Leaving the grapevines behind at Opaki we hit the road again and travelled 53kms to Kahutura School, Featherston, for the weekend. Most of us were parked up on the school playground by the end of the day, with a couple of others due to arrive the next morning. We spent a lazy day catching up with everyone, having 4zees, and a BBQ meal before meeting in the school hall in the evening.
In the evening there was a picture quiz handed out by Barry out to test if our brains had turned to mush over the holiday period. He had produced pictures of famous buildings from around the world and our task was to identify which city they were located in. Some were easy, such as the Gherkin building in London, and the world famous in New Zealand Dunedin Railway Station. It certainly helped having seen these buildings in person, but some were unknown to us, such as the Tokyo Tower. Then Peter posed an interesting question. What, he wanted to know, would we place in our spouse’s coffin, to help them in the afterlife, as the Egyptians used to do. The answers varied considerably, from a lip stick, a computer hard-drive, a toy train, and a TV remote. I decided that Robin would like to take his beer handle with him, while he decided that I couldn’t possibly face the afterlife without my sewing machine. It was certainly very interesting to see how each of us viewed our spouses!
From a lovely hot and still day yesterday, the wind increased dramatically today. The sunshades were rolled back into their fittings, and down came Barry’s gazebo - nobody wanted to take risks with such high winds. We celebrated Honey’s first birthday with chocolate biscuits at morning tea. Honey is a seal point Birman just like our Muffy, and is enjoying trips away in Dot and Derek’s motor-home safety secured with her harness and lead.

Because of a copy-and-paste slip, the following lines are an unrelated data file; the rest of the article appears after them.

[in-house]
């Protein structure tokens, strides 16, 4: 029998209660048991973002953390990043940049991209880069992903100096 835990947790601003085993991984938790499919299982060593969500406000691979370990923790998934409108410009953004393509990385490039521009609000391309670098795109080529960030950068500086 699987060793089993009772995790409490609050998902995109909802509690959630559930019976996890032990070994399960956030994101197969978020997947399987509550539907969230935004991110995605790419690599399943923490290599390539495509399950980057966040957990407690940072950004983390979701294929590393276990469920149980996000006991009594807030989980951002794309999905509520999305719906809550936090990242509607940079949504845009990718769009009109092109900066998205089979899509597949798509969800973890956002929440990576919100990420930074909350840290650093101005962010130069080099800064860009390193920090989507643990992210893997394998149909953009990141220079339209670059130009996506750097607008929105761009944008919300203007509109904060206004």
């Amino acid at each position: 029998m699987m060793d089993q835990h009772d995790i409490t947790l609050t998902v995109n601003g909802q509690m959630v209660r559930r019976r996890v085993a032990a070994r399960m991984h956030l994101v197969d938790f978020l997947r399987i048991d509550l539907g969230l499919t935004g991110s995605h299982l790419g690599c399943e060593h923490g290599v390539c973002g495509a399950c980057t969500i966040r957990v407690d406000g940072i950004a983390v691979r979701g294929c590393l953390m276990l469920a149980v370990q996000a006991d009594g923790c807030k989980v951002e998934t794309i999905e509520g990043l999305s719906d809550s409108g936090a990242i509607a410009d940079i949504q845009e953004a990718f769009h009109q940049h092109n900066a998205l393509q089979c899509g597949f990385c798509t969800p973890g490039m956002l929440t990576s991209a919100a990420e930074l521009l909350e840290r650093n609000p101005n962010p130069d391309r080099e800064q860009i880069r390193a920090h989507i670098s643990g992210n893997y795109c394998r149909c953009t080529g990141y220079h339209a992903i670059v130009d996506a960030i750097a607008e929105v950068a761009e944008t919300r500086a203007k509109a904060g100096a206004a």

In the afternoon we visited Tuatara Ted (John McCosh) and his Kahutura Taxidermy Museum, just up the road a little way. There is an interesting collection of exotic and native animals and birds, antlers and jaw-bones, skins, insects and a large rock collection. Most of the collection has been stuffed by John, a professional taxidermist, although he is now retired from this work. He answered questions about the process and showed us examples of the materials used for the interior construction.
There was such a lot to see that we all needed to take several walks around the interior of the log cabin museum building to see what we had missed earlier. Such as this Moko Shark with a very impressive set of teeth.
Plenty of birds
And a poster of the man himself, Tuatara Ted, with a lion he had completed working on. Over the poster is head of a cheetah cub. It was a most enjoyable visit.